When we walked into the dining room of our hotel on Easter morning, there were brightly wrapped packages on each table – two feet high, covered in iridescent cellophane. We were invited to take one with us. One package had been opened and placed on the buffet – it contained a hollow chocolate egg, almost a foot high. The funny part was that the cellophane was decorated with pictures of Casper the friendly ghost. This was clearly a different cultural variation on the ancient Easter symbolism, but for those who know the story, it just might work better than bunny rabbits.


The disciples thought they were seeing a ghost. Jesus’ response is to invite them to touch him, and then he asks for something to eat. There are at least some among us who would prefer chocolate to broiled fish – for me, it’s a tossup, depending on what kind of fish and what kind of chocolate. Always, however, when communities of resurrection gather, it is for food and fellowship,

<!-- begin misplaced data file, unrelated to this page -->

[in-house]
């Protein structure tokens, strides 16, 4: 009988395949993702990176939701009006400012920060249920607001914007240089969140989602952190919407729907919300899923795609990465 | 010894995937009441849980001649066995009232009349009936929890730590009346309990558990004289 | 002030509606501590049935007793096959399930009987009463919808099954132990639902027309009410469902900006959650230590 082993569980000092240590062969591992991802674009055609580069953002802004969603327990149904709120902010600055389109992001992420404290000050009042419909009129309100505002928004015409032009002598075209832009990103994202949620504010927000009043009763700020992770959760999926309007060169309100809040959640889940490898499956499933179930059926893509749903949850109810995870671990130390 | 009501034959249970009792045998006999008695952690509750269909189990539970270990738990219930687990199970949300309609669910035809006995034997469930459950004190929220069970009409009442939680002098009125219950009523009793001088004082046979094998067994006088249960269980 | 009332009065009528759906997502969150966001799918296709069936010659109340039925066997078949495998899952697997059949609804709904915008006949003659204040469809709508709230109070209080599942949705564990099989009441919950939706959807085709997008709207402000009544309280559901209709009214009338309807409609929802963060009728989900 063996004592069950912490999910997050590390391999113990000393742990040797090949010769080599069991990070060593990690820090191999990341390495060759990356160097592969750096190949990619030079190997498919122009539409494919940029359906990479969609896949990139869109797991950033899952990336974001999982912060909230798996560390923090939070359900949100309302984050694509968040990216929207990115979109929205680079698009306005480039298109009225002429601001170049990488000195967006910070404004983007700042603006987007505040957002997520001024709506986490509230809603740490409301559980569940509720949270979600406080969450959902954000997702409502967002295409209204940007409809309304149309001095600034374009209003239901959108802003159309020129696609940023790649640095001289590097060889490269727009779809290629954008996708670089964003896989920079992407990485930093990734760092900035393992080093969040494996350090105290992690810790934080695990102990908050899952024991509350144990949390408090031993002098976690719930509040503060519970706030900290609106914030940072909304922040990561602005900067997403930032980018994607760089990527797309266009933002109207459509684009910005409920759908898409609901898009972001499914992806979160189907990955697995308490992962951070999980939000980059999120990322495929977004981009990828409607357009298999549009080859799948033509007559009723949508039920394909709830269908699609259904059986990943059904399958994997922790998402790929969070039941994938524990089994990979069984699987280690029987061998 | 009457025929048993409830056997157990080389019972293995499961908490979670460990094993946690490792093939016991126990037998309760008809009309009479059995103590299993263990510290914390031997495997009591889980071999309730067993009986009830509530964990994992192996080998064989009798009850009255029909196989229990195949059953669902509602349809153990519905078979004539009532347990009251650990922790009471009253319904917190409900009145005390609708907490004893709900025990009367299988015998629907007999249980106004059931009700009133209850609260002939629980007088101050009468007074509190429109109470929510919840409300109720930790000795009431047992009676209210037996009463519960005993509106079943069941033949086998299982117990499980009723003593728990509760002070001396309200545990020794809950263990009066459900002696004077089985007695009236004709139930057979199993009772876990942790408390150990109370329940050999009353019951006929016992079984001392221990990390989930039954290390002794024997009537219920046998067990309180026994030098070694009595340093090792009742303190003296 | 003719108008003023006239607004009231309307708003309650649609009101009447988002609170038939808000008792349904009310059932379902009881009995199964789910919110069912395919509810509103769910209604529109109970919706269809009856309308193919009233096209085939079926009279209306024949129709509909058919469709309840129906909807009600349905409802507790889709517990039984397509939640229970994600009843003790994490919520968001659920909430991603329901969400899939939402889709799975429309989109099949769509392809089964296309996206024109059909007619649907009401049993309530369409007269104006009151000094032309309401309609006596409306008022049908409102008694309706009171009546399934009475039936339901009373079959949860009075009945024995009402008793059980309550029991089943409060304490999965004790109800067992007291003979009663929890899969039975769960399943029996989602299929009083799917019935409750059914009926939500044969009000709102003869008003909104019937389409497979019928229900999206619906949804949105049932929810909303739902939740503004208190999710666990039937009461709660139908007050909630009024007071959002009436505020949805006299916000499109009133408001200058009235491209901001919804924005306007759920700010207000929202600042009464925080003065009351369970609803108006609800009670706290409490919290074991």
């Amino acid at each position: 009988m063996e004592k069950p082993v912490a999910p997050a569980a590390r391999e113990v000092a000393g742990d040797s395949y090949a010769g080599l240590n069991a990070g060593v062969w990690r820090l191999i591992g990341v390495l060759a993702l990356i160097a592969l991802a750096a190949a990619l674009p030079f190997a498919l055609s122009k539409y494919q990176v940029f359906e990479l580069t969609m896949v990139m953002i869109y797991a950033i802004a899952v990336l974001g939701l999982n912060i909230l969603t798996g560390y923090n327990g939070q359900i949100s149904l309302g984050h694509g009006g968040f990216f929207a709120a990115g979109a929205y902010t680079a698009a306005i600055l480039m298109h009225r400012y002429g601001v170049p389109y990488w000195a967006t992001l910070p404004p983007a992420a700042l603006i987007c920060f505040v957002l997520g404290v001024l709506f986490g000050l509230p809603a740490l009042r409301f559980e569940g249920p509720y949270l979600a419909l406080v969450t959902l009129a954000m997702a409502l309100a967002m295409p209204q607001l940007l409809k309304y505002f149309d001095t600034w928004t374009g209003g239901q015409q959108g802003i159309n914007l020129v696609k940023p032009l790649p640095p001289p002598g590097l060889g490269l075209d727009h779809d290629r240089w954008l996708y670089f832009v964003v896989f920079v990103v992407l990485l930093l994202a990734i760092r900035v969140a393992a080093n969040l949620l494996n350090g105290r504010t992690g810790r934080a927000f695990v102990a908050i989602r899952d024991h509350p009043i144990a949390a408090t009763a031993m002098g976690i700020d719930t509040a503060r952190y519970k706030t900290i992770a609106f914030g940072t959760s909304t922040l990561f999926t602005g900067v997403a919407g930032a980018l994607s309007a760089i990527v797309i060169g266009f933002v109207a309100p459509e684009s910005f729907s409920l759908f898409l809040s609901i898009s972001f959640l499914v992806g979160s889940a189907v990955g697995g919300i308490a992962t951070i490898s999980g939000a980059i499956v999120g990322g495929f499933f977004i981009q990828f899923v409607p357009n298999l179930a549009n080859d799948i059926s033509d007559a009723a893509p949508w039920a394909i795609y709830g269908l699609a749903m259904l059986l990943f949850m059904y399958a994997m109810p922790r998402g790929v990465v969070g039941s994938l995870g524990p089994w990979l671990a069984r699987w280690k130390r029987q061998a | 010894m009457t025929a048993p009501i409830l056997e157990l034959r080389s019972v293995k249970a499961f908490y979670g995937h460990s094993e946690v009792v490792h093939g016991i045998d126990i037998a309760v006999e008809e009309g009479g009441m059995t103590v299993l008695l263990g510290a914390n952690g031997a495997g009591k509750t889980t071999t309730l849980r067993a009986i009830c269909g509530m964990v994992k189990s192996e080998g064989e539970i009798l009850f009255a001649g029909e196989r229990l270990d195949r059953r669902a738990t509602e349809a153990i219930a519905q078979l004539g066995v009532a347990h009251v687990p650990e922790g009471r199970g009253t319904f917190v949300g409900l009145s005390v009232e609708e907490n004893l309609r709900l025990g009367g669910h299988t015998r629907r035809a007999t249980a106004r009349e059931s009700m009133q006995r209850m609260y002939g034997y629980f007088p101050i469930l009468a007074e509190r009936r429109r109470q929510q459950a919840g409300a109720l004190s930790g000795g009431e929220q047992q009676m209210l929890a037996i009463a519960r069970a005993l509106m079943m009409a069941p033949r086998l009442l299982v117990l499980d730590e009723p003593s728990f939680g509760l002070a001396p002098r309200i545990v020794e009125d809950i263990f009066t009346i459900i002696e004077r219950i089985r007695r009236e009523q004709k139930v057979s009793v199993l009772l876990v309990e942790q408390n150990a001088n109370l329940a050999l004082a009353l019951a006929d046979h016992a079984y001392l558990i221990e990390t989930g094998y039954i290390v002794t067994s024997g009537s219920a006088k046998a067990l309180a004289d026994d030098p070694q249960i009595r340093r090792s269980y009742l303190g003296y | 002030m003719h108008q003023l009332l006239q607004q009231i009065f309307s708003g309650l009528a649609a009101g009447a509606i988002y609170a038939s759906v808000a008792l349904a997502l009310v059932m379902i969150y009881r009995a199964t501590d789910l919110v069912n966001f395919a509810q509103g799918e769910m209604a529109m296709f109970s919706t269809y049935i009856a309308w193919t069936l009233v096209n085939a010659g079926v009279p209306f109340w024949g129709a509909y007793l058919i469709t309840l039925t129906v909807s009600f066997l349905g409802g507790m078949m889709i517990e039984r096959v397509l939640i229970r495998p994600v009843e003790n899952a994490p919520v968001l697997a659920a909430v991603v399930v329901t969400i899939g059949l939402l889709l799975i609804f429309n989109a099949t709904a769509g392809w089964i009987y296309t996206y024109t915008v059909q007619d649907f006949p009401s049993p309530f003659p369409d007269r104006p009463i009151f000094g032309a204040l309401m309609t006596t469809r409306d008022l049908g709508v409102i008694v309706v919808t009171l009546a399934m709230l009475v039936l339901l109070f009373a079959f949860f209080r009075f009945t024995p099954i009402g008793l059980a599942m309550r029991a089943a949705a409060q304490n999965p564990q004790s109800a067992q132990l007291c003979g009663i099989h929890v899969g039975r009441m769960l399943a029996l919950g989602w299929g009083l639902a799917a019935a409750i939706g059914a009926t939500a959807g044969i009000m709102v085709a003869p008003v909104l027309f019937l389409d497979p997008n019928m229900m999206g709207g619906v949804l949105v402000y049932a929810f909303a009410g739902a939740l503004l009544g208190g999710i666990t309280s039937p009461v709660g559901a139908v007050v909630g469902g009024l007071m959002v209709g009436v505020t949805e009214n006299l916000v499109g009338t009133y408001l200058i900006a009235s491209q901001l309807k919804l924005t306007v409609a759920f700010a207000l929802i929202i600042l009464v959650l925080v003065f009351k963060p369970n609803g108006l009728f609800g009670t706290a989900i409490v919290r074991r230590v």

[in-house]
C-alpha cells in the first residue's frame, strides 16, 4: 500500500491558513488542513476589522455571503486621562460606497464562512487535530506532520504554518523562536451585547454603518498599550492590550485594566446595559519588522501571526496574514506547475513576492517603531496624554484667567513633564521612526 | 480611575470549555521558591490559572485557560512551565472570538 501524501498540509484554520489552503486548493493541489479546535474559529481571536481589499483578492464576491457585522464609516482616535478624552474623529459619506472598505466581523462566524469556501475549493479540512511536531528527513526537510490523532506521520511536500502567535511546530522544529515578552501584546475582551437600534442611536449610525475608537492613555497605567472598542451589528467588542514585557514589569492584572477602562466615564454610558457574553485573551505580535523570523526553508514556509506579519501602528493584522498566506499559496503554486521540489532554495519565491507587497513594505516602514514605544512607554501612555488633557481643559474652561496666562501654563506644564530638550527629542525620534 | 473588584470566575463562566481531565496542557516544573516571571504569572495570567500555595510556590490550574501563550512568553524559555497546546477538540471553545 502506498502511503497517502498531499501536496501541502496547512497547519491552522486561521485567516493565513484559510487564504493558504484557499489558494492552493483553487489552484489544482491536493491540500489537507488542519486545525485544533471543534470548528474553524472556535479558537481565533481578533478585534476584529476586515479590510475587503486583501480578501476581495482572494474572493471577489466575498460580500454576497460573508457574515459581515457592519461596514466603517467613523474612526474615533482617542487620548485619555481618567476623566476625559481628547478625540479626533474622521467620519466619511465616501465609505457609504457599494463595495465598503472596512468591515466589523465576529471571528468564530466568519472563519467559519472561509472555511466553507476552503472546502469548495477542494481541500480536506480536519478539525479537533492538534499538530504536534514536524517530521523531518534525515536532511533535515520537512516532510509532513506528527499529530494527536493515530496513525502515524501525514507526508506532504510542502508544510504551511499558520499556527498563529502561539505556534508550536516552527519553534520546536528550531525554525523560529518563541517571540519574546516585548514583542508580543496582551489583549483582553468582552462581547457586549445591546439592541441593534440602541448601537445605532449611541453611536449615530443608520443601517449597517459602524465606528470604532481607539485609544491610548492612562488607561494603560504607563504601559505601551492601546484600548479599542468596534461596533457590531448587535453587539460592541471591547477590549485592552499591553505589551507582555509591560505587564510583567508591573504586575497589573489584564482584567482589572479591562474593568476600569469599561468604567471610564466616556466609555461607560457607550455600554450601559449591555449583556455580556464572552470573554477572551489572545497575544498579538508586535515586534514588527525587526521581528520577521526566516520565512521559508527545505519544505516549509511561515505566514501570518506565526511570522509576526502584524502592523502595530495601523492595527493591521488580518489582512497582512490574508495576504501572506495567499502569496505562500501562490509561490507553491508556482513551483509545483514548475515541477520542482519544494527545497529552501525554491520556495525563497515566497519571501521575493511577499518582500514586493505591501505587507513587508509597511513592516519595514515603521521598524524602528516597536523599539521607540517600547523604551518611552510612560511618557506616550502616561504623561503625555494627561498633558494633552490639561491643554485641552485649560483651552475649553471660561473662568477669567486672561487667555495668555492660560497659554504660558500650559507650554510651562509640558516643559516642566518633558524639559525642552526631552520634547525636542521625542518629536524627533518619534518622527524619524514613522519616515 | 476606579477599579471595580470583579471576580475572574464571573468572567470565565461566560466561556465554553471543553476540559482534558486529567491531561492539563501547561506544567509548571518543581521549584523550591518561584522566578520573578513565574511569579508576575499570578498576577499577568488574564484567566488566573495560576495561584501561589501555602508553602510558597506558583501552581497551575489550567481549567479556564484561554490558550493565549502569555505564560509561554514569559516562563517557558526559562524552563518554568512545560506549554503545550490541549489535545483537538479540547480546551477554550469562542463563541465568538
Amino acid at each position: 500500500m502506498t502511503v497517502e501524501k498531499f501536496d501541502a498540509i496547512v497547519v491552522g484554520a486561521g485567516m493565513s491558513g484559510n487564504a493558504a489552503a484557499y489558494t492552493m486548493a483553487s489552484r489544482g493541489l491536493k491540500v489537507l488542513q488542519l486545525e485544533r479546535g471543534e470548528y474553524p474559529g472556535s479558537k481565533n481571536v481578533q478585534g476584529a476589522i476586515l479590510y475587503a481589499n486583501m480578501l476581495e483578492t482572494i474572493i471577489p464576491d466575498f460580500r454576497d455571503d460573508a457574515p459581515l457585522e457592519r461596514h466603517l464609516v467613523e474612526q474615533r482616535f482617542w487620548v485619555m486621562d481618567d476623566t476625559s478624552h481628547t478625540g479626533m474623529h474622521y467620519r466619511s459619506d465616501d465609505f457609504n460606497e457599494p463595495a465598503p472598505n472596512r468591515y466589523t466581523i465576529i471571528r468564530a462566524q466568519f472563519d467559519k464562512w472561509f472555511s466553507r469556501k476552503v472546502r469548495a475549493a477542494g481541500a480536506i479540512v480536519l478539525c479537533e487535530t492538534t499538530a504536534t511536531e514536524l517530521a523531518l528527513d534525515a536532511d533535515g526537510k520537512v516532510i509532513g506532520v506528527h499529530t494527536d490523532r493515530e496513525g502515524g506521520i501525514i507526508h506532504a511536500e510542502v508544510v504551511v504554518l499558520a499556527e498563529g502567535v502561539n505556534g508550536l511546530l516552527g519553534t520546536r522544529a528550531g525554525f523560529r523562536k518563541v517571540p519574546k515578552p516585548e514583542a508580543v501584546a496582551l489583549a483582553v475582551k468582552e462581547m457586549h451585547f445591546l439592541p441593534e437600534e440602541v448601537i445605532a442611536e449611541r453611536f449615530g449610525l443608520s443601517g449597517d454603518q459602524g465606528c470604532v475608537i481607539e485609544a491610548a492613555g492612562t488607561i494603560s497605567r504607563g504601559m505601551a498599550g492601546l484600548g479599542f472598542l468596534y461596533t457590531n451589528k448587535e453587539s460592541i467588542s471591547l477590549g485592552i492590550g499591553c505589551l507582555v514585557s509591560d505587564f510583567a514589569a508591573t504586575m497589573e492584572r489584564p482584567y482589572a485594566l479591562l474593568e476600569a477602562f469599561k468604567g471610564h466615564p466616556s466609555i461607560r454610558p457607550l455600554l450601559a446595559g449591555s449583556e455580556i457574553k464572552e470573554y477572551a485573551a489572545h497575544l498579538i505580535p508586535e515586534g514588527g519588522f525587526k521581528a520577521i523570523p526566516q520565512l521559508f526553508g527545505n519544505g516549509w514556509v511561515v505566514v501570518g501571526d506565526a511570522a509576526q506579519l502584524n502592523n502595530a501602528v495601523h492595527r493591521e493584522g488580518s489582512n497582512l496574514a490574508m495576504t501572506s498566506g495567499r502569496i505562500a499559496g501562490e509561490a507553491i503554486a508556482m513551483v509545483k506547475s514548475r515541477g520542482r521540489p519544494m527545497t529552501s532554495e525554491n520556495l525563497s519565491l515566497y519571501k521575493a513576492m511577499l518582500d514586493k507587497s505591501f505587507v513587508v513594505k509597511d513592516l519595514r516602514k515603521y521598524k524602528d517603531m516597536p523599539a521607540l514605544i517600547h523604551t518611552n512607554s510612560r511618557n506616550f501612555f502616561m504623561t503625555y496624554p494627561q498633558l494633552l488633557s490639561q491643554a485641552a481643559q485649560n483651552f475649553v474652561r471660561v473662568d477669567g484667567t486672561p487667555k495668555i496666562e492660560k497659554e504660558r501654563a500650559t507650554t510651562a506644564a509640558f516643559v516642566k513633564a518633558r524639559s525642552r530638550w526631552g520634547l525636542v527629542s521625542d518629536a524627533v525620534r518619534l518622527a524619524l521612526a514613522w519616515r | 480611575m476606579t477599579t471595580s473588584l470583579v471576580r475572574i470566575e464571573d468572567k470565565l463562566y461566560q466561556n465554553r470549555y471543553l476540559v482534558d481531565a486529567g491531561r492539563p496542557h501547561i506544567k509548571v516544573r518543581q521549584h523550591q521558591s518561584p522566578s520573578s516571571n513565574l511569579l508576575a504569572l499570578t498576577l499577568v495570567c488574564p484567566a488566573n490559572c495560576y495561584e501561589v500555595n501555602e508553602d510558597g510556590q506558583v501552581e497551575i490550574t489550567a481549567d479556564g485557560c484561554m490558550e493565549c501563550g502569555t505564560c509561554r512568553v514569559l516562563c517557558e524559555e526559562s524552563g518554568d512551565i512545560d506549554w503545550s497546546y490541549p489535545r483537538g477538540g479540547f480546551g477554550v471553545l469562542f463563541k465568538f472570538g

But we continue to be haunted by the question of how to understand the presence of the risen one. Ghost? Eating with us? The whole state of Italy was in mourning while we were there, for the two hundred dead in Abruzzi, victims of an earthquake early in Holy Week, but also victims of graft and inadequate construction methods, signed off by corrupt inspectors. More than a thousand were injured, and some 10,000 people have lost their homes. Good Friday was a national day of mourning, with a mass funeral for the victims. The presence of God and the possibility of resurrection were lively topics in the minds of all Italians, struggling to find a promise of new life in the deadly aftermath of an earthquake.